Thirty-five of the 312 male members of the study-subject population were uncircumcised. Although approximately one-quarter of the male study subjects were beyond 40 years of age, more than half (19) of the uncircumcised males were found in this age grouping. The fact that only 16 out of a total of 231 male members of the study-subject population between the ages of 21 and 40 years were uncircumcised is representative of the medical trend toward urging routine circumcision of the newborn male infant. More than 95 percent of all deliveries in this country now are hospital deliveries, and circumcision is recommended as a routine neonatal procedure. The uncircumcised male, particularly one born in an urban area, indeed, is becoming a rarity in our society.
The phallic fallacy that the uncircumcised male can establish ejaculatory control more effectively than his circumcised counterpart was accepted almost universally as biologic fact by both circumcised and uncircumcised male study subjects. This concept was founded upon the widespread misconception that the circumcised penile glans is more sensitive to the exteroceptive stimuli of coition or masturbation than is the glans protected by a residual foreskin. Therefore, the circumcised male has been presumed to have more difficulty with ejaculatory control and (as many study subjects believed) a greater tendency toward impotence.
A limited number of the male study-subject population was exposed to a brief clinical experiment designed to disprove the false premise of excessive sensitivity of the circumcised glans. The 35 uncircumcised males were matched at random with circumcised study subjects of similar ages. Routine neurologic testing for both exteroceptive and light tactile discrimination were conducted on the ventral and dorsal surfaces of the penile body, with particular attention directed toward the glans. No clinically significant difference could be established between the circumcised and the uncircumcised glans during these examinations.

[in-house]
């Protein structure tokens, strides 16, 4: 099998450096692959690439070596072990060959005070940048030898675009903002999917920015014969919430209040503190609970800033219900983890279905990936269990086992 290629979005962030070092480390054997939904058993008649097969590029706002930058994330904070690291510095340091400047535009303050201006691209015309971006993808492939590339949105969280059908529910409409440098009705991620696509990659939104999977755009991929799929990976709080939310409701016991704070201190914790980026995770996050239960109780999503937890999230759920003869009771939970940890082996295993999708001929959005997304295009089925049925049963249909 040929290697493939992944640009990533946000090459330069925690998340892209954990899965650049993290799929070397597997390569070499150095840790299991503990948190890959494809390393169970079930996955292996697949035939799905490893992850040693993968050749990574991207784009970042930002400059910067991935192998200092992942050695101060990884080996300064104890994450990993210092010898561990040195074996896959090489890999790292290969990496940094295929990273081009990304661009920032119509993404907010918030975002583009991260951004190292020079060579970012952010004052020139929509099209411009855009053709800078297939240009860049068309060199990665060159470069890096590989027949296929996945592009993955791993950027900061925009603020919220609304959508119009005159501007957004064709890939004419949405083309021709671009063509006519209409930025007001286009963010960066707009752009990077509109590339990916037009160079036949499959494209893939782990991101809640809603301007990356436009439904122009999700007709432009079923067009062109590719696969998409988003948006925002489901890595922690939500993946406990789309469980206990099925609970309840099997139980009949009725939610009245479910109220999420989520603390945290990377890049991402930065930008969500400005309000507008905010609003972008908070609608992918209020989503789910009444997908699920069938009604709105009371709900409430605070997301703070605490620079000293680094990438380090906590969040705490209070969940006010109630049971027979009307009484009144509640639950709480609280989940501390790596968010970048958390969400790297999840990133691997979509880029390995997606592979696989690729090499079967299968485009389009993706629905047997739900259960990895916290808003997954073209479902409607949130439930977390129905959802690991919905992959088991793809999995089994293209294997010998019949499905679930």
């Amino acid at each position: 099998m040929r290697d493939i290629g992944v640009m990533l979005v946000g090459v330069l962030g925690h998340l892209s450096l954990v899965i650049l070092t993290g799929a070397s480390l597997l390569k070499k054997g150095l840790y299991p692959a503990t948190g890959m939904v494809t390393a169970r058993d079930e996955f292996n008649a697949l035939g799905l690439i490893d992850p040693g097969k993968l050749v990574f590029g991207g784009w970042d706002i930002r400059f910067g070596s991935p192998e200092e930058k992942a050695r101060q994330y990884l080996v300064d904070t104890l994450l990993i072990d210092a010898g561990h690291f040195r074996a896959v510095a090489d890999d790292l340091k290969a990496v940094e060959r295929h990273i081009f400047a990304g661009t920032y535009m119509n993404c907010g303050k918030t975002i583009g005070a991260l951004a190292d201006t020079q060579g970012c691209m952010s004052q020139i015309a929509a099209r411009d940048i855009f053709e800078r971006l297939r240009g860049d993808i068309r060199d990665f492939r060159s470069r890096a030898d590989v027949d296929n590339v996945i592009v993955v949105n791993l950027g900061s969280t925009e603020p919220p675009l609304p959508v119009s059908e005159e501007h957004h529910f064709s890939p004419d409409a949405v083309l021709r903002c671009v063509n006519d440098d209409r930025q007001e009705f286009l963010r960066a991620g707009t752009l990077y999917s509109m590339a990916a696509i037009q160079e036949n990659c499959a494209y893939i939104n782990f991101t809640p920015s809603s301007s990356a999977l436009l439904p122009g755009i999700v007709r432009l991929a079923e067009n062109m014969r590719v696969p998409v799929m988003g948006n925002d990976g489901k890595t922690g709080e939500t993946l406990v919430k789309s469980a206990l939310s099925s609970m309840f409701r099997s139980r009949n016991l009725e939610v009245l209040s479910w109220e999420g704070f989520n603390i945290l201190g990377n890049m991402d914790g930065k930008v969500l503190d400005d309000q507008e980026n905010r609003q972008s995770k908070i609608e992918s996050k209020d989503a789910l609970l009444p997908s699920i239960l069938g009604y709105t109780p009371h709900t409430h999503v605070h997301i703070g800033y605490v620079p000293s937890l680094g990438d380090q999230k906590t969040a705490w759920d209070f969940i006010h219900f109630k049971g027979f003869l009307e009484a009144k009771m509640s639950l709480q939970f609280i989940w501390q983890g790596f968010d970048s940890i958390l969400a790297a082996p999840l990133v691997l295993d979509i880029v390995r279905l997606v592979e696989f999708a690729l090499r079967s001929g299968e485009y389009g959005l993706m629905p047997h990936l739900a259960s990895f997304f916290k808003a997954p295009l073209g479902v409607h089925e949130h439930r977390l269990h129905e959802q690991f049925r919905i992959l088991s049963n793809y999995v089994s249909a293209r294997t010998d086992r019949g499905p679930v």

A clinical observation specifically relating to the uncircumcised penis may explain in part this lack of excessive sensitivity of the circumcised as opposed to the uncircumcised glans. Frequently during coition and occasionally during automanipulation the foreskin of the uncircumcised male retracts from the glans as the fully erect penis reacts to plateau-phase levels of sexual tensions. The foreskin retracts in direct relation to the degree of freedom of its movement over the subjacent glans with the penis in a flaccid state. When a minor to moderate degree of phimosis is present, foreskin retraction occurs only after long-continued coital connection. Only 6 of the 35 uncircumcised study subjects failed to demonstrate significant exposure of the glans during or immediately subsequent to active coition. Foreskin retraction usually does not develop as frequently, or progress as far, during automanipulation as during coition. This fact probably is related to the manipulative techniques employed. These will be discussed later in the chapter.
Since 29 of the 35 uncircumcised males developed a significant degree of foreskin retraction during active coition, obviously the uncircumcised glans frequently is exposed directly to exteroceptive stimuli resultant from intravaginal containment just as is the circumcised glans. Thus from a physiologic point of view, a retained foreskin probably contributes little if anything to the individual male's ejaculatory control.